Republican Sen. Tim Scott said race is being “weaponized” by the left, referring to Democrats’ opposition to Georgia’s election law and the filibuster.

In a podcast with Republican National Committee Chairwoman Ronna McDaniel, “Real America,” Scott, of South Carolina, discussed “two streams of consciousness” regarding race.

“One is a political statement or stream of consciousness on the issue of race,” Scott said. “Race, from a political perspective, is being weaponized in a way that it’s never been done before, and it’s being weaponized by the left because they find that to be very profitable.”

“And frankly, if you can tell someone who the boogeyman is, then you don’t have to worry about that part of society anymore,” he said. “It’s a very dangerous weapon.”

But Scott said when you “weaponize it in the way that Democrats are doing,” chances for passing reforms can be blocked.

“Think about just last year, when in fact, we had a chance to pass police reform that could have helped in Kenosha, Wisconsin, when the young man that was having a mental episode was shot and killed by the police,” Scott said. “If we had passed the police reform, we could have had the resources for training on de-escalation.”

Scott said Democrats instead “decided to hold on to the issue of police brutality as opposed to the solution of police reform, a solution that was voted on in a bipartisan fashion.”

“The Democrats used a filibuster to block the very debate on the very bill that could have saved lives, period,” he said. “Now they say that the filibuster is a racist relic, a relic from a racist time.”

Scott went on to refer to speeches given in the past by President Biden and former President Obama about the filibuster, saying the speeches were “espousing the virtue” of it and working to protect the “necessary power of the minority party in Congress or in the Senate.”

“To have these same folks today talk about the racist filibuster, it’s like they’re living in an alternate universe where no one has the ability to go back three or four years and see what they themselves said when they were trying to protect the filibuster,” Scott said.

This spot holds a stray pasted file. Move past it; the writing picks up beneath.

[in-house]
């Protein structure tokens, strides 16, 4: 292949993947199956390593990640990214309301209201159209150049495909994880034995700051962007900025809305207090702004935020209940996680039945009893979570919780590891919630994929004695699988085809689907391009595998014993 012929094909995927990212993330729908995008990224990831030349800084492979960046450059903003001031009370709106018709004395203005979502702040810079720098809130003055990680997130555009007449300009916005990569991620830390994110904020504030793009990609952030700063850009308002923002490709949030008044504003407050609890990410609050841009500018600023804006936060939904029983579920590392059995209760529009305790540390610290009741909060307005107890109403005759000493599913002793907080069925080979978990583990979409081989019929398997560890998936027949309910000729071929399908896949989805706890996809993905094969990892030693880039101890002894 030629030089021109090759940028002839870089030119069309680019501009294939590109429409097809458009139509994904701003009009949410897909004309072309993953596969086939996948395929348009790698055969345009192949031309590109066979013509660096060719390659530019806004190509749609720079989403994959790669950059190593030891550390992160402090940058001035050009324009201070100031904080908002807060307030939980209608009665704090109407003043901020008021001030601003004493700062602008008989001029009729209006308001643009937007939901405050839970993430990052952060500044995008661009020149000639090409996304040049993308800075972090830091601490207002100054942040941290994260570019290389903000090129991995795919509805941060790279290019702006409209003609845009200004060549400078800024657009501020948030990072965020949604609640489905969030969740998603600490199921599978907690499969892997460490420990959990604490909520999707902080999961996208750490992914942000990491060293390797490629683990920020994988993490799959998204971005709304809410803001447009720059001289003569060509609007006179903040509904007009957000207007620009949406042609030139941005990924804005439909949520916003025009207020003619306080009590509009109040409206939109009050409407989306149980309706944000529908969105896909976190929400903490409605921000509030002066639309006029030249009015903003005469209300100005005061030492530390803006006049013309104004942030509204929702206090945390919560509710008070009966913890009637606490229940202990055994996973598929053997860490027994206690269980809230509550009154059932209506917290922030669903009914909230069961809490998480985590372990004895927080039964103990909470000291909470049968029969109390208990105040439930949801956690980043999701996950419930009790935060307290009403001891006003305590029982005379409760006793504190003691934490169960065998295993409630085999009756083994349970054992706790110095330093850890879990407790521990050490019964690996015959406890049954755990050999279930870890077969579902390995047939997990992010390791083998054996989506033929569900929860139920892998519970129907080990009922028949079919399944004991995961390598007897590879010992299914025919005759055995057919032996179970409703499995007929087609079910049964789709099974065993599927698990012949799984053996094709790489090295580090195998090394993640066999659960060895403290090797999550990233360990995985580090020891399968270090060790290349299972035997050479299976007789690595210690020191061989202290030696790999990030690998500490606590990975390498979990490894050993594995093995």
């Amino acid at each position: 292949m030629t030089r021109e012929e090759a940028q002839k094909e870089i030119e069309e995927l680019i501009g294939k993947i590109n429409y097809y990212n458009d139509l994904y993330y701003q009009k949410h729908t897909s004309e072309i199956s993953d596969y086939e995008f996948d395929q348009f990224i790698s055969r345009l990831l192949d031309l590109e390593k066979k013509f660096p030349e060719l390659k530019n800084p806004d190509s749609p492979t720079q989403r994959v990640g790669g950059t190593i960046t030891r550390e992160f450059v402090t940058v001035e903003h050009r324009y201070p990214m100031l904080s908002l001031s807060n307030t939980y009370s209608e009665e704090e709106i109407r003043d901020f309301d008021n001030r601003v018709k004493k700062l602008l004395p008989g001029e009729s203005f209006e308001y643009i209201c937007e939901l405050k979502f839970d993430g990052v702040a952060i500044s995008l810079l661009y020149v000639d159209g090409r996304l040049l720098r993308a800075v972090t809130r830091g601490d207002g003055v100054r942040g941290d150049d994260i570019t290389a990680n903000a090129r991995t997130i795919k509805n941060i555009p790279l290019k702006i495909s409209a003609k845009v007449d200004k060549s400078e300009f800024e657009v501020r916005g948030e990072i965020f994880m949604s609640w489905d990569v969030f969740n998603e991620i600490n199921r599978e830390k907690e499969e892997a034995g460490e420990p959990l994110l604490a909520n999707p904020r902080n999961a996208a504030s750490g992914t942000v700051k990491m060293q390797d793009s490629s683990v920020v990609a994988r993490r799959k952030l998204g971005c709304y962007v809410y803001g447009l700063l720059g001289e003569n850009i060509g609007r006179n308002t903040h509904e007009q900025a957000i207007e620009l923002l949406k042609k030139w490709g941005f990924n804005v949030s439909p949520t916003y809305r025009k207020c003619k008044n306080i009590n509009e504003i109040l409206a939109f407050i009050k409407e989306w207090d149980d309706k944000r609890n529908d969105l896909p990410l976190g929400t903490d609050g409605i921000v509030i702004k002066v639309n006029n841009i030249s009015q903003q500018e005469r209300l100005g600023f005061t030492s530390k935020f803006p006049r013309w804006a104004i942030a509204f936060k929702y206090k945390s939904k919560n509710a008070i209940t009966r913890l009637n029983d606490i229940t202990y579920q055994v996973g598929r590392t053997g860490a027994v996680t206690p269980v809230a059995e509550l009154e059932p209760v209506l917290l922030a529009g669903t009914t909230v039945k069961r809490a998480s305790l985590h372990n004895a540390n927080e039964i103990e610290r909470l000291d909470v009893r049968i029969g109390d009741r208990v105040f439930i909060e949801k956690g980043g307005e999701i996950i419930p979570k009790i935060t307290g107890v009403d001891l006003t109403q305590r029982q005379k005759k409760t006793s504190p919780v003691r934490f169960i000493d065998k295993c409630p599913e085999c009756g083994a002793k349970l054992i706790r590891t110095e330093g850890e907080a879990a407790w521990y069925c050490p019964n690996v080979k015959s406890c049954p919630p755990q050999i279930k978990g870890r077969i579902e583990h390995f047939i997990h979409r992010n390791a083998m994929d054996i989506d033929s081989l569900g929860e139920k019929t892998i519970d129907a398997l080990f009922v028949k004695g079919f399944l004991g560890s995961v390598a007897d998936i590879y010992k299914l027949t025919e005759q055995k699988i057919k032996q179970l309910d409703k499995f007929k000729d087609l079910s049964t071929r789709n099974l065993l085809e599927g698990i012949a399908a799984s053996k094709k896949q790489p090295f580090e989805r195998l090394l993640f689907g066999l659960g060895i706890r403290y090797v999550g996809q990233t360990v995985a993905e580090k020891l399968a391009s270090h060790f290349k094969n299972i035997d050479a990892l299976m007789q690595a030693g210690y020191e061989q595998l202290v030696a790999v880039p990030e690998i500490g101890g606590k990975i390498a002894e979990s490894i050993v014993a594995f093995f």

Scott also referenced Democrats urging the GOP, when they were in the minority, not to get rid of the filibuster.

“Now that they’re in the majority, the cynicism and the hypocrisy knows no end, and yet they’re doing such damage to the American people,” Scott said.

Scott also discussed Georgia’s election law, which the Justice Department is challenging in federal court as being in violation of the Voting Rights Act. Prominent Democrats have also cast the state’s law as “racist.”

Georgia’s new law requires voter ID for absentee voting rather than relying on signature matching for verification; limits ballot drop boxes to one per county or one per 100,000 voters; and expands early voting days and standardized early voting hours to a minimum of 9 a.m. to 5 p.m. and a maximum of 7 a.m. to 7 p.m. The legislation also barred outside groups from passing out food and water to those in line, which Republicans say can be used as a method to illegally influence people waiting to vote.

The law also handed more election authority to the GOP-controlled state legislature. It states that the General Assembly is to select the chair of the state elections board, rather than the board being chaired by the Georgia secretary of state. It also shortens runoffs from nine weeks to four. The state election board can also now investigate county election boards and has the power to suspend county election superintendents – though the board can only suspend four at a time.

The Justice Department’s lawsuit targeted a number of provisions, including a ban on government entities handing out unsolicited absentee ballots; fines on civic groups, places of worship and advocacy organizations for distributing follow-up absentee ballots; and shortening absentee ballots; restricting the distribution of food and water close to a polling place; and shortening absentee ballot deadlines to 11 days before Election Day.

“African Americans like it, and Hispanics like it, and the majority of the population likes it,” Scott said, referring to the law and its provision requiring I.D. at the polls. “Actually, voter I.D. is supported by every cohort of Americans in the country.”

“I want to make it easier to vote, but harder to cheat. I want to hold everybody to the same standard,” Scott said. “There’s nothing discriminatory about that, and yet Democrats want people to believe, who have not read the law, that there’s something insidious in our objective of making it easier to vote early.”